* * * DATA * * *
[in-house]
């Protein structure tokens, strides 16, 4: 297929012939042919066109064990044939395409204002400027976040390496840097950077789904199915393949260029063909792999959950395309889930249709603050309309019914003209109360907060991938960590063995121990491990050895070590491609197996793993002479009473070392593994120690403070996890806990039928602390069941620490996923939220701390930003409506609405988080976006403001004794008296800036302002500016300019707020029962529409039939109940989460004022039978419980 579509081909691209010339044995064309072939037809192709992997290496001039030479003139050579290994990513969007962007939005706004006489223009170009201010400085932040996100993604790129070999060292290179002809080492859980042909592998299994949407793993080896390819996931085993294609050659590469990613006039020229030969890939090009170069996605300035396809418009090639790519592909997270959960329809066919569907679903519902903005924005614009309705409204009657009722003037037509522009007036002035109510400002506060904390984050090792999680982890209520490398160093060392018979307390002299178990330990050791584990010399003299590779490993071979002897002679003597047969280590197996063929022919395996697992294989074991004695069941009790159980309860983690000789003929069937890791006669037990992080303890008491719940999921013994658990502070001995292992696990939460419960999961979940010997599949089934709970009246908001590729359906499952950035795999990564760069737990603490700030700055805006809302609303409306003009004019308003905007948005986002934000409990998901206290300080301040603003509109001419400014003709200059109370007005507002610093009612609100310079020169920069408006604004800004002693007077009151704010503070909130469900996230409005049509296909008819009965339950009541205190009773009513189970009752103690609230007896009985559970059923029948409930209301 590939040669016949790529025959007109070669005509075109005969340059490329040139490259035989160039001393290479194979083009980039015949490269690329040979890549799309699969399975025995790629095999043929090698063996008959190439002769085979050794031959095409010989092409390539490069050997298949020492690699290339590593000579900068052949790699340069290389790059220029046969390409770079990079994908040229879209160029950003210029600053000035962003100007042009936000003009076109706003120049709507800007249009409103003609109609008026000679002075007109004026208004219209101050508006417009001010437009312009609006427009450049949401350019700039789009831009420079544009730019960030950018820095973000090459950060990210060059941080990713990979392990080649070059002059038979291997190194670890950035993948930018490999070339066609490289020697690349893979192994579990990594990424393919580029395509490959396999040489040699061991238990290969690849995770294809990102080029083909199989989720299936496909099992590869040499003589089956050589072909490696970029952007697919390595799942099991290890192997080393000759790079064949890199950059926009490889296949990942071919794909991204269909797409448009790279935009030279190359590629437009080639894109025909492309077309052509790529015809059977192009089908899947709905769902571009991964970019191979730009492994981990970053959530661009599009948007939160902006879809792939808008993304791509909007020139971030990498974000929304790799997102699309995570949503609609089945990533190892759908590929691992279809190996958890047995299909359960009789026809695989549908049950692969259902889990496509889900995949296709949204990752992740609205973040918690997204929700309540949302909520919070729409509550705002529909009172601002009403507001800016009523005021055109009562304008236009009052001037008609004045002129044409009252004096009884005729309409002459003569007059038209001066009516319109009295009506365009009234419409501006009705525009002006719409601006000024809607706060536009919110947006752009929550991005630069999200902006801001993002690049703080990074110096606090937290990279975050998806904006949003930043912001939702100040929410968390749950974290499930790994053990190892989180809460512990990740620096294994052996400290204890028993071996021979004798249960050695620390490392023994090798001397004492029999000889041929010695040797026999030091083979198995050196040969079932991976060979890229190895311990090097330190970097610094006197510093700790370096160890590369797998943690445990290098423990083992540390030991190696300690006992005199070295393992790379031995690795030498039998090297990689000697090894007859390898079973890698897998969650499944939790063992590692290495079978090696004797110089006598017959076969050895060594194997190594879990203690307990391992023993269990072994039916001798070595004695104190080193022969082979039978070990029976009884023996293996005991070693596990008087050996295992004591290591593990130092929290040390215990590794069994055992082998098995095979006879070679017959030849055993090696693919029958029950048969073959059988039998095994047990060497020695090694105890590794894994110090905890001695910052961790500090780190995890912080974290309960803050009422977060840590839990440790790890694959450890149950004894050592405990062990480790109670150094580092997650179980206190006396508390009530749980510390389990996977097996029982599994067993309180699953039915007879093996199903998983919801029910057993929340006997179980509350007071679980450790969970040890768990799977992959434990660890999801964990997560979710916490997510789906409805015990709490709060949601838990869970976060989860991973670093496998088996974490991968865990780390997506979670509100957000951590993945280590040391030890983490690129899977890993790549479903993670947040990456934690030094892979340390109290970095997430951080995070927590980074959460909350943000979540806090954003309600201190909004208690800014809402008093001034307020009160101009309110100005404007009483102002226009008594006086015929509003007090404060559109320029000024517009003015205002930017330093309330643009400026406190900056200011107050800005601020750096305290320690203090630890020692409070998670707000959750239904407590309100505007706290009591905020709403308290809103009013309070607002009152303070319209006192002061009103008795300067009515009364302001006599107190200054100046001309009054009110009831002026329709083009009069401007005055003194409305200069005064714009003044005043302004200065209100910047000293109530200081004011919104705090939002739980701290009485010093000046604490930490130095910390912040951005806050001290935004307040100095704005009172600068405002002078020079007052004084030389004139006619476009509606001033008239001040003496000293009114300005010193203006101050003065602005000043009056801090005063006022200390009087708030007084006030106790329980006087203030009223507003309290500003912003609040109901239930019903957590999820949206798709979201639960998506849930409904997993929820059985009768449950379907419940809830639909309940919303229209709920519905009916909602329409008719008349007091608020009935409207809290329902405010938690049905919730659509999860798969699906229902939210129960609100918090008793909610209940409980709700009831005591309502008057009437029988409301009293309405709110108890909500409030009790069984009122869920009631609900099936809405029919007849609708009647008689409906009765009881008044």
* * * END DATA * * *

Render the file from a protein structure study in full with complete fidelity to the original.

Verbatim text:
[in-house]
């Protein structure tokens, strides 16, 4: 297929012939042919066109064990044939395409204002400027976040390496840097950077789904199915393949260029063909792999959950395309889930249709603050309309019914003209109360907060991938960590063995121990491990050895070590491609197996793993002479009473070392593994120690403070996890806990039928602390069941620490996923939220701390930003409506609405988080976006403001004794008296800036302002500016300019707020029962529409039939109940989460004022039978419980 579509081909691209010339044995064309072939037809192709992997290496001039030479003139050579290994990513969007962007939005706004006489223009170009201010400085932040996100993604790129070999060292290179002809080492859980042909592998299994949407793993080896390819996931085993294609050659590469990613006039020229030969890939090009170069996605300035396809418009090639790519592909997270959960329809066919569907679903519902903005924005614009309705409204009657009722003037037509522009007036002035109510400002506060904390984050090792999680982890209520490398160093060392018979307390002299178990330990050791584990010399003299590779490993071979002897002679003597047969280590197996063929022919395996697992294989074991004695069941009790159980309860983690000789003929069937890791006669037990992080303890008491719940999921013994658990502070001995292992696990939460419960999961979940010997599949089934709970009246908001590729359906499952950035795999990564760069737990603490700030700055805006809302609303409306003009004019308003905007948005986002934000409990998901206290300080301040603003509109001419400014003709200059109370007005507002610093009612609100310079020169920069408006604004800004002693007077009151704010503070909130469900996230409005049509296909008819009965339950009541205190009773009513189970009752103690609230007896009985559970059923029948409930209301 590939040669016949790529025959007109070669005509075109005969340059490329040139490259035989160039001393290479194979083009980039015949490269690329040979890549799309699969399975025995790629095999043929090698063996008959190439002769085979050794031959095409010989092409390539490069050997298949020492690699290339590593000579900068052949790699340069290389790059220029046969390409770079990079994908040229879209160029950003210029600053000035962003100007042009936000003009076109706003120049709507800007249009409103003609109609008026000679002075007109004026208004219209101050508006417009001010437009312009609006427009450049949401350019700039789009831009420079544009730019960030950018820095973000090459950060990210060059941080990713990979392990080649070059002059038979291997190194670890950035993948930018490999070339066609490289020697690349893979192994579990990594990424393919580029395509490959396999040489040699061991238990290969690849995770294809990102080029083909199989989720299936496909099992590869040499003589089956050589072909490696970029952007697919390595799942099991290890192997080393000759790079064949890199950059926009490889296949990942071919794909991204269909797409448009790279935009030279190359590629437009080639894109025909492309077309052509790529015809059977192009089908899947709905769902571009991964970019191979730009492994981990970053959530661009599009948007939160902006879809792939808008993304791509909007020139971030990498974000929304790799997102699309995570949503609609089945990533190892759908590929691992279809190996958890047995299909359960009789026809695989549908049950692969259902889990496509889900995949296709949204990752992740609205973040918690997204929700309540949302909520919070729409509550705002529909009172601002009403507001800016009523005021055109009562304008236009009052001037008609004045002129044409009252004096009884005729309409002459003569007059038209001066009516319109009295009506365009009234419409501006009705525009002006719409601006000024809607706060536009919110947006752009929550991005630069999200902006801001993002690049703080990074110096606090937290990279975050998806904006949003930043912001939702100040929410968390749950974290499930790994053990190892989180809460512990990740620096294994052996400290204890028993071996021979004798249960050695620390490392023994090798001397004492029999000889041929010695040797026999030091083979198995050196040969079932991976060979890229190895311990090097330190970097610094006197510093700790370096160890590369797998943690445990290098423990083992540390030991190696300690006992005199070295393992790379031995690795030498039998090297990689000697090894007859390898079973890698897998969650499944939790063992590692290495079978090696004797110089006598017959076969050895060594194997190594879990203690307990391992023993269990072994039916001798070595004695104190080193022969082979039978070990029976009884023996293996005991070693596990008087050996295992004591290591593990130092929290040390215990590794069994055992082998098995095979006879070679017959030849055993090696693919029958029950048969073959059988039998095994047990060497020695090694105890590794894994110090905890001695910052961790500090780190995890912080974290309960803050009422977060840590839990440790790890694959450890149950004894050592405990062990480790109670150094580092997650179980206190006396508390009530749980510390389990996977097996029982599994067993309180699953039915007879093996199903998983919801029910057993929340006997179980509350007071679980450790969970040890768990799977992959434990660890999801964990997560979710916490997510789906409805015990709490709060949601838990869970976060989860991973670093496998088996974490991968865990780390997506979670509100957000951590993945280590040391030890983490690129899977890993790549479903993670947040990456934690030094892979340390109290970095997430951080995070927590980074959460909350943000979540806090954003309600201190909004208690800014809402008093001034307020009160101009309110100005404007009483102002226009008594006086015929509003007090404060559109320029000024517009003015205002930017330093309330643009400026406190900056200011107050800005601020750096305290320690203090630890020692409070998670707000959750239904407590309100505007706290009591905020709403308290809103009013309070607002009152303070319209006192002061009103008795300067009515009364302001006599107190200054100046001309009054009110009831002026329709083009009069401007005055003194409305200069005064714009003044005043302004200065209100910047000293109530200081004011919104705090939002739980701290009485010093000046604490930490130095910390912040951005806050001290935004307040100095704005009172600068405002002078020079007052004084030389004139006619476009509606001033008239001040003496000293009114300005010193203006101050003065602005000043009056801090005063006022200390009087708030007084006030106790329980006087203030009223507003309290500003912003609040109901239930019903957590999820949206798709979201639960998506849930409904997993929820059985009768449950379907419940809830639909309940919303229209709920519905009916909602329409008719008349007091608020009935409207809290329902405010938690049905919730659509999860798969699906229902939210129960609100918090008793909610209940409980709700009831005591309502008057009437029988409301009293309405709110108890909500409030009790069984009122869920009631609900099936809405029919007849609708009647008689409906009765009881008044």